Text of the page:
Thoughts about Forgiveness, Part III
I mentioned in a blog post many months ago an idea that I found in an article by JF Lacaria (Director of Leadership Formation and Ministry Support for the WV Annual Conference). “So that…” The phrase “so that” and the thought process behind will help to make fruitful ministry.
My question today, as we continue with Thoughts about Forgiveness is this: What is the “so that” of forgiveness? Why is it necessary for us to forgive? What is the fruit of forgiveness?
So that we will be obedient…
It’s true, and it’s a very obvious but overlooked response. We forgive so that we will be obedient to what God tells us to do. God tells us to forgive each other. Jesus models forgiveness. If we are to place God as Lord of all, then we do what he tells us. One of the things he tells us to do is to forgive.
So that the love triangle will be complete...
Don’t get all excited. It’s not that kind of love triangle. It’s a concept that I read about today. God love me. I love others. Others love God (if I’ve done my job in making a disciple). The triangle is complete. Unforgiveness is a roadblock to love. When we forgive someone else, that roadblock is removed. The triangle can be made complete.
Don’t be narrow minded about this. I don’t only mean that forgiving someone means that we can now love them. I also mean that forgiving person A means that we are free to now love person B and person C and person D. Anger and hatred impact more than just the relationship with person A.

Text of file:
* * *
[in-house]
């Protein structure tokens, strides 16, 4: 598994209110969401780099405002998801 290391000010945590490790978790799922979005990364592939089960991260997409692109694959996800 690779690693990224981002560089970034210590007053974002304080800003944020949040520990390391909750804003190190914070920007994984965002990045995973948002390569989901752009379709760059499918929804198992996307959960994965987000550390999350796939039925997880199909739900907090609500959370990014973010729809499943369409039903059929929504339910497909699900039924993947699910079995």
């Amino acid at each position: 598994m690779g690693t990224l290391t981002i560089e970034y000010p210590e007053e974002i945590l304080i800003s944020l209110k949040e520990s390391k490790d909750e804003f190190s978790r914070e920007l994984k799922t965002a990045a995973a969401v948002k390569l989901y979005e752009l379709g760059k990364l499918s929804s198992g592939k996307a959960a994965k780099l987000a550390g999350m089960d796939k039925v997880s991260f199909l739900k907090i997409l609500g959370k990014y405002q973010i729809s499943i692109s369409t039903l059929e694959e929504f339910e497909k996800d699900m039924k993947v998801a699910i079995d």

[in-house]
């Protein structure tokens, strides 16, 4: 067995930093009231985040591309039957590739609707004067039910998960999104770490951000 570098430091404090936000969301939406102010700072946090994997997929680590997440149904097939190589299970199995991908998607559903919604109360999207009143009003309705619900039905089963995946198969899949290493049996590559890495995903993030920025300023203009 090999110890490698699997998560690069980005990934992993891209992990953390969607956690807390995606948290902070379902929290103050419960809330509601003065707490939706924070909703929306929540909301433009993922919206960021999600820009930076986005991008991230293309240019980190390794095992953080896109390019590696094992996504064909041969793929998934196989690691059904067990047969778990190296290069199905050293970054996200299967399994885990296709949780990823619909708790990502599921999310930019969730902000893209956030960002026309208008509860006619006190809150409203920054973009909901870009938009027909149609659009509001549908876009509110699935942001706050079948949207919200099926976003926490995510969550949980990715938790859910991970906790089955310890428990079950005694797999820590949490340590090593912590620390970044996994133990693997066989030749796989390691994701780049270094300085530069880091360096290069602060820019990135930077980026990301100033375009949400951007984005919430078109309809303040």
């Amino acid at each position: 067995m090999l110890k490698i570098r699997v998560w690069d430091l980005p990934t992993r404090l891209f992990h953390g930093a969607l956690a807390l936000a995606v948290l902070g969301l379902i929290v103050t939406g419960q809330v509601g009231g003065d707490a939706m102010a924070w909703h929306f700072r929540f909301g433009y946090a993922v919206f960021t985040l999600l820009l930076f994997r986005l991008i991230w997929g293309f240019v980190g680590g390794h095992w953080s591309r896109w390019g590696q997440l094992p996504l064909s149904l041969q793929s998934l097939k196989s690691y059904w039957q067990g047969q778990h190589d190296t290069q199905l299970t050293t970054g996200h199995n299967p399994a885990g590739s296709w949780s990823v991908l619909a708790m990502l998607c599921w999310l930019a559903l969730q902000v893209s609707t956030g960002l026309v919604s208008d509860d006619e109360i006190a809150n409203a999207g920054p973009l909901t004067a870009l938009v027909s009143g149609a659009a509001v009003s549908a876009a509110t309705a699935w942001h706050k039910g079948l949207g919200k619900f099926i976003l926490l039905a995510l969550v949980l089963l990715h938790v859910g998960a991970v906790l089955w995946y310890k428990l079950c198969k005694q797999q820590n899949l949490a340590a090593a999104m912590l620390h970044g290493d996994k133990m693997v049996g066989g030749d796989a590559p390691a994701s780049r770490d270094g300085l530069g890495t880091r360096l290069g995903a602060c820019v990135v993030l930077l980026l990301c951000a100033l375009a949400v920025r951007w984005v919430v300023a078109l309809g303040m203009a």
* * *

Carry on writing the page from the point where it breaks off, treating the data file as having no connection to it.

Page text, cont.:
In a strange twist of events in examining this aspect of forgiveness, look at John 21:15-19. In this passage, Peter and the resurrected Jesus are having a conversation. It is the “Peter, do you love me” conversation. It’s a great piece of scripture – deep and full of meaning. There was some discussion of it in class last week, and one of the conclusions was that Jesus asked Peter the “do you love me” question three times to make a point that he remembered the betrayal or to remind him of that betrayal. I disagree. I think Jesus knew Peter pretty well, and knew how devastated he was by what he was done. Jesus pursues Peter, asking him again and again – three times – until Peter finally gives in and forgives himself, even as he accepts forgiveness from Jesus. “Feed my sheep.” Anger at ourselves can be as much of a roadblock as anger at another.
So that we can be of service to God...
Carrying the Peter theme through to this one, Peter must forgive himself. He must let go of the guilt he feels. It isn’t easy, and in the process, he struggles against Jesus’ efforts. He is hurt by Jesus’ repetition of the question. Jesus is making a point, though. He is telling Peter, “Even though you betrayed me, I forgive you. I forgive you even that.” Peter has to let go of it, too, so that Jesus can send him out to “feed his sheep.” Jesus sends the forgiven Peter out in service. Service which will lead to his eventual death. Without the forgiveness, though, I don’t think any of it would have happened. Peter would have been a fisherman for the rest of his life.
What is the “so that” of forgiveness? We forgive
- So that we say with our lives that God is God
- So that we know with our hearts that God is love
- So that we do with our lives that which says we love God.